Musical journey of the Zagreb Quartet and soloists Žarko Perišić, Milan Milošević

Date created: 26.07.2022.

The Zagreb Quartet along with soloists, the award-winning bassoonist Žarko Perišić and acclaimed clarinettist Milan Milošević held a brilliant musical evening last night, 25 July in the Rector’s Palace Atrium, taking the audience on a journey through time and tempers.

 milan & zarko

The carefully selected evening programme entitled Stories of Love, Hope and Despair, the name of which already points to a full spectrum of emotions and moods, brings selected works ranging from the 16th to the 21st century and it’s melancholy start was with one of Dowland's most performed works Lachrimae Tristes or Seven Tears from the cycle of seven slow pavans Lachrimae. Each of the compositions in the programme were applauded but especially Brahms’ four movement  Clarinet Quintet in B minor during which the clarinet expert professor Milan Milošević demonstrated his refined virtuosity on the instrument. After that, a new piece for bassoon, bass clarinet and string quartet to the Tales Unsaid by composer Farshid Samandari was performed by all musicians while Žarko Perišić showcased all the confidence and skill playing the demanding passages of Wolfgang Amadeus Mozart’s Bassoon Quartet in F major which requires over and over expressiveness and vigour. Starting off melancholically, the musical journey through the timeless themes of despair, love and hope with which everyone can relate was rounded off with the Zagreb Quartet, the first permanent and professional ensemble of its kind on the Croatian music scene founded back in 1919 and whose many achievements include the Charter of the Republic of Croatia for Special Merits in Culture. The brilliant musicians forming the quartet since the 2017/18 season are Davor and Hrvoje Philips, Martin Jordan and Martin Krpan, all of whom Milan Milošević praised as Croatia’s ‘national treasure’ and who are able to meet the biggest challenges in music literature and work well with various musicians in the words of Žarko Perišić. The concert ended with the bright notes of Antonin Dvořák’s Serenade for strings, a piece with which the composer became well known to a wider 19th century audiences and which the festival audience was positively moved by, expressing their gratitude with a long applause and multiple calls to bow.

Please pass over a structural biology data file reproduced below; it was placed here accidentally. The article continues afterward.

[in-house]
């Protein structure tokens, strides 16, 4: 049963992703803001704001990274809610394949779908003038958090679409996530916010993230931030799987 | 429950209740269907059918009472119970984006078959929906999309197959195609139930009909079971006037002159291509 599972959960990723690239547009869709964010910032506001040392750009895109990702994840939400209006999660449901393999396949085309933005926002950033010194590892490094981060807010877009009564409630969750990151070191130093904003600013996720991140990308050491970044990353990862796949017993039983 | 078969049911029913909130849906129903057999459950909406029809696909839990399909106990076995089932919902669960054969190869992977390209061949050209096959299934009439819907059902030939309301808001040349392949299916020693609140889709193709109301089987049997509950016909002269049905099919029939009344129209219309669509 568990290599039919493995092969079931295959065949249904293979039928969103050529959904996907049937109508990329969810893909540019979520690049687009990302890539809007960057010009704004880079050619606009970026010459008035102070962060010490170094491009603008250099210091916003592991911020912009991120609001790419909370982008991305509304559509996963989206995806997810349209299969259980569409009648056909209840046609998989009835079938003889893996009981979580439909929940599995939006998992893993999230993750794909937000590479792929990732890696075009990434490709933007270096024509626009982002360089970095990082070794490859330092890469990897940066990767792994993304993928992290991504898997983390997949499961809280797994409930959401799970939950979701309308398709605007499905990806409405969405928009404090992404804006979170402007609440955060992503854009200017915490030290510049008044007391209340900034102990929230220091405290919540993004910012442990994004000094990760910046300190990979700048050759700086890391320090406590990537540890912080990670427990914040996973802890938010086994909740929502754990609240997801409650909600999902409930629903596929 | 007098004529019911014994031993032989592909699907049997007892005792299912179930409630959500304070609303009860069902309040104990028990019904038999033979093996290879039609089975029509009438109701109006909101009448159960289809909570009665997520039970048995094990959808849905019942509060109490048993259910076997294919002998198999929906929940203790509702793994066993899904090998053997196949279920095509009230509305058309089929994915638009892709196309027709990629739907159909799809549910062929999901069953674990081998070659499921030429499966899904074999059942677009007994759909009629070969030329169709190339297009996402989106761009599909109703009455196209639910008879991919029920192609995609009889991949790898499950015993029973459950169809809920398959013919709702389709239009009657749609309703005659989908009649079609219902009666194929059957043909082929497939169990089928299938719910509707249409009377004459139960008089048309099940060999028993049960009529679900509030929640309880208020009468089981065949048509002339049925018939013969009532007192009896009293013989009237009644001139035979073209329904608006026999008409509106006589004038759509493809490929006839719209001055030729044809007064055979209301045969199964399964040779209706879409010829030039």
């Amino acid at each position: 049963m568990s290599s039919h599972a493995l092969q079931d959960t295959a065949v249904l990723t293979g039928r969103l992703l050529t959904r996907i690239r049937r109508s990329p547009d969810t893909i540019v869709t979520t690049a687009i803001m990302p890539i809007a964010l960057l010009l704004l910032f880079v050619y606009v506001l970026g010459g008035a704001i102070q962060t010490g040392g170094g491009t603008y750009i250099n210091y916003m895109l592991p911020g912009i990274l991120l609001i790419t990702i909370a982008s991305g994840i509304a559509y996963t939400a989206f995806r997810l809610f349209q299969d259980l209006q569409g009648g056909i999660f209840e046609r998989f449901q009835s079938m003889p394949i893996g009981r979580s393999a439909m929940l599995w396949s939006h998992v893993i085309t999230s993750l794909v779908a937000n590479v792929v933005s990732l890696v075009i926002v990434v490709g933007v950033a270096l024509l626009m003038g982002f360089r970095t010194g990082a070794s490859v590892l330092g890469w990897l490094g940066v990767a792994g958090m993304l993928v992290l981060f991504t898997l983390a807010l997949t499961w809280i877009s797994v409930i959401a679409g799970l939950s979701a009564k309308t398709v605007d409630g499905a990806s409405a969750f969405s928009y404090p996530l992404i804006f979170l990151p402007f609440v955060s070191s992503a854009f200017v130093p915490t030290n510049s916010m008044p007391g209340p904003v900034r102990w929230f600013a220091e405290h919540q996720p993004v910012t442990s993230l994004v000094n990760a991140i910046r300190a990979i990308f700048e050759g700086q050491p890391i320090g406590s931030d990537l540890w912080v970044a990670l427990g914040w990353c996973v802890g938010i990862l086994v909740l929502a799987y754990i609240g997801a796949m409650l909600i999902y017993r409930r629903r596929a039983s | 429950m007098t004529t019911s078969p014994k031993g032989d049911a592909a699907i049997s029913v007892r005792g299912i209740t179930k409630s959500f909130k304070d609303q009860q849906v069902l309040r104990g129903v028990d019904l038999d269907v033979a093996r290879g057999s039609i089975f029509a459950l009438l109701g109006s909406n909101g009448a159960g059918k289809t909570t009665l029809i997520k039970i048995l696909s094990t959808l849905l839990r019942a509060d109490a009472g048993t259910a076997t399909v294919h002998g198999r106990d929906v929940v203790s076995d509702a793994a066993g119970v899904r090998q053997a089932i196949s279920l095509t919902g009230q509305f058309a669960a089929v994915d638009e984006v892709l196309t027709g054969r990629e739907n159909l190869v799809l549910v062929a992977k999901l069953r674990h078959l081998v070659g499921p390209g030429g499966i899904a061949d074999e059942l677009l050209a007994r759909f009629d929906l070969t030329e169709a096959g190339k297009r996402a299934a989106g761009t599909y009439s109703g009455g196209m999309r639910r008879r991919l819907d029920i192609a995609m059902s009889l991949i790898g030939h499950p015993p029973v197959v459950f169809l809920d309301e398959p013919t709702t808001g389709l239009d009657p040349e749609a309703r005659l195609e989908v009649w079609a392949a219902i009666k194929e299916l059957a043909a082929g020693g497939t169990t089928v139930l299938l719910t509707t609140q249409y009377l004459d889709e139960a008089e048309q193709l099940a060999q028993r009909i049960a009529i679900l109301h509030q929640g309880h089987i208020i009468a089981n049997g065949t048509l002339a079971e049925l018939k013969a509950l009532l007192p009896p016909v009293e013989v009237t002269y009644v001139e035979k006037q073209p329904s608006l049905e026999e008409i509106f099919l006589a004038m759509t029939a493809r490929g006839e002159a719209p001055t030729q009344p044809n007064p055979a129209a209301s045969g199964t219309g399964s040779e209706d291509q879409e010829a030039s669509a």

musicians bow

The music programme of the 73rd Dubrovnik Summer Festival continues on Friday, 29 July at 9.30 p.m. at the Rector’s Palace when the festival audience will be able to enjoy a unique experience in the classical music world, Fazil Say’s piano recital which are more direct, more open, more exciting.